Did you know that the lighting in the average home uses around 16% of the total power consumption? This means the lighting in your home holds considerable cost-cutting potential! Replacing your old lamps with a modern alternative is a good start.
In order to help you choosing the right bulb, you will find below a series of handy comparison charts about:
When replacing an incandescent bulb or a halogen lamp, you will now have to choose between a LED or a compact fluorescent light. But what exactly is the difference?
The comparison chart below shows you exactly which energy-saving light bulb or LED lamp you can replace your old incandescent light bulb or halogen lamp with to get the same amount of light (i.e. the power expressed watts).
|Traditional bulb1||Halogen2||Compact fluorescent||LED|
|25 watts||15 watts||6 watts||2 watts|
|40 watts||25 watts||10 watts||5 watts|
|60 watts||40 watts||15 watts||7 watts|
|75 watts||45 watts||18 watts||9 watts|
|100 watts||60 watts||25 watts||12 watts|
(1) off the market since 1 September 2012
(2) gradually phased out from 1 September 2018
The light output of LED lamps continues to increase exponentially year by year. Which is why the comparison chart above merely serves as a guideline. Where a 7-watt LED lamp is currently required to deliver a certain light intensity for instance, in a year from now, this may well have dropped to just 5 watts, and is likely to have dropped even further to just 2 watts in four years’ time.
Looking to replace an old incandescent light bulb and don’t exactly know the equivalent LED lamp? The best way forward is to go by the number of lumens, which is now clearly specified on the packaging.
|100 watts||1.300-1.400 lumens|
|75 watts||920-1060 lumens|
|60 watts||700-810 lumens|
|40 watts||410-470 lumens|
|25 watts||220-250 lumens|
|15 watts*||<150 lumens|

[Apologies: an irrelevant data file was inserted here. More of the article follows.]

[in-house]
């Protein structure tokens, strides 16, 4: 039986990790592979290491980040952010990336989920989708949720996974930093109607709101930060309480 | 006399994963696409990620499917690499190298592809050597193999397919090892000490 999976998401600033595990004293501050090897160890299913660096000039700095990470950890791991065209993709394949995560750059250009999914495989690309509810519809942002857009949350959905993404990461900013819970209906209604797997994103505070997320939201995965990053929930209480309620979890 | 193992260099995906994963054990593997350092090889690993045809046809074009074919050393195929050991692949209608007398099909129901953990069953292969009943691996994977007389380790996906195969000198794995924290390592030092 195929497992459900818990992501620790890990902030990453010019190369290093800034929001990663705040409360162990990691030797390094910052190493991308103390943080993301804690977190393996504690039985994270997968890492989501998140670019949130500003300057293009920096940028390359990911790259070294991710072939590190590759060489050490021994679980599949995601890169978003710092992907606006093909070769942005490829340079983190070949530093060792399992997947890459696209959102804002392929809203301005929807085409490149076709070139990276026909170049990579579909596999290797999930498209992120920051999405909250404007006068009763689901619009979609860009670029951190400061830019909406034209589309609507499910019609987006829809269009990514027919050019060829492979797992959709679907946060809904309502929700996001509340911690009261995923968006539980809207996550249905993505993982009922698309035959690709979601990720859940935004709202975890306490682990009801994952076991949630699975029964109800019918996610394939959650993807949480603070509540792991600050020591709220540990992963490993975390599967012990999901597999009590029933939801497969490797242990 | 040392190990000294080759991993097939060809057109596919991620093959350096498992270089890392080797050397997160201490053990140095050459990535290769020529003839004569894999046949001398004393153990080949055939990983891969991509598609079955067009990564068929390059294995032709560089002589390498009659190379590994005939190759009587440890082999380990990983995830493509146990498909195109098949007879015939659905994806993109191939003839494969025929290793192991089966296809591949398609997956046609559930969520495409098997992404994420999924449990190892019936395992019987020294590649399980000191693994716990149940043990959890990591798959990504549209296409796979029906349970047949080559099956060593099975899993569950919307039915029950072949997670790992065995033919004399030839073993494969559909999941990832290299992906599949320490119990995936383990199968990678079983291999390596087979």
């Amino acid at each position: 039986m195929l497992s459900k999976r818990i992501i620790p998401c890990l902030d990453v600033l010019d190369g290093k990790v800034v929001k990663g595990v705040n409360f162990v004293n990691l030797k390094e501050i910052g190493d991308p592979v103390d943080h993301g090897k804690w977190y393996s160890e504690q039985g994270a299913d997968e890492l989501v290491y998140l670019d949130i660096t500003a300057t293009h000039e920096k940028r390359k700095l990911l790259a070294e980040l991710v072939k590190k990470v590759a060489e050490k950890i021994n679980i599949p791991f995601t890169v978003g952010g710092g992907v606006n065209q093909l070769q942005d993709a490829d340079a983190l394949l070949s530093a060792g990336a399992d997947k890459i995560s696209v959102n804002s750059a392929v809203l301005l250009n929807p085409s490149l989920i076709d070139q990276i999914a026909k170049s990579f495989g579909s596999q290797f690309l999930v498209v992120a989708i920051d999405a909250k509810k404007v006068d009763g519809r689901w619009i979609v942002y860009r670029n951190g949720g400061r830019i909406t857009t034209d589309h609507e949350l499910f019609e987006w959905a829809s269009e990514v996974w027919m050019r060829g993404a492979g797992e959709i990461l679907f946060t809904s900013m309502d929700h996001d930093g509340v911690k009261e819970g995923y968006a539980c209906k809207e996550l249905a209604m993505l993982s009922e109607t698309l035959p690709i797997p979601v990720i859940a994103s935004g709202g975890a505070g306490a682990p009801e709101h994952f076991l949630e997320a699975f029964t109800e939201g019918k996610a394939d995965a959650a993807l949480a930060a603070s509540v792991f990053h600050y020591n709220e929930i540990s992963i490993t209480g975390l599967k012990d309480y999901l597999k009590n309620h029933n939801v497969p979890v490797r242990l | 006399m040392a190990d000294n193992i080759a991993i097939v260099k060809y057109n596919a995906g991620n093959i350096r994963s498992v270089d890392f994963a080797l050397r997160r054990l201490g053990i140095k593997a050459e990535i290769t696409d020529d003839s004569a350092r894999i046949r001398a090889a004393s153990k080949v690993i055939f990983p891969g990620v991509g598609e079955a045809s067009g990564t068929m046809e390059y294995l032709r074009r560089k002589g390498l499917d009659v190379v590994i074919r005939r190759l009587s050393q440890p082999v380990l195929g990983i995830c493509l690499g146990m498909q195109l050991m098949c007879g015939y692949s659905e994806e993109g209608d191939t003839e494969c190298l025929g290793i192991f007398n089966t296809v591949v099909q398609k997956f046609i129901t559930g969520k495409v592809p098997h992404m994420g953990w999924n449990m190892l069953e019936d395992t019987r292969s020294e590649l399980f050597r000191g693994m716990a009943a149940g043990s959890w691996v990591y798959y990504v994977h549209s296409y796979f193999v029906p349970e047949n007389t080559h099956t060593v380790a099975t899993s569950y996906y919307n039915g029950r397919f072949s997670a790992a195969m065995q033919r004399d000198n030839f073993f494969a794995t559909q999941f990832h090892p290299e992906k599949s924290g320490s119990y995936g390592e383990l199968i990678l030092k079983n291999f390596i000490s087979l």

(*) lamps for refrigerators or ovens with very low light intensity
Alongside the light intensity (number of lumens), the colour temperature is another deciding factor when choosing the right LED lamp.
The appropriate colour temperature enables you to choose the ambiance you would like for each room. Colour temperature is expressed in kelvin. The higher the colour temperature, the higher the Kelvin rating and the more blueish the colour. Light sources with a (comparatively) low temperature tend to be more reddish.
To give you some idea, below is a summary table showing the most common light types and their corresponding colour temperature:
|Cool white||5,500 to 6,000 kelvin|
|Neutral white||4,000 to 4,500 kelvin|
|Warm white||2,500 to 3,000 kelvin|
|Yellowish white||+/- 2,200 kelvin|
Find out more about colour temperature
Incandescent light bulbs are no longer an option, with halogen lamps too now on their way out. Which means the duel is now between compact fluorescent lights and LEDs. A quick reminder …
The energy-saving light bulb, also known as the compact fluorescent lamp, is actually a folded fluorescent strip tube lamp that fits inside a regular bulb fitting.
LED lamps are made up of clusters of light-emitting diodes (LEDs). As they are so small, LED lamps come in all shapes and designs.
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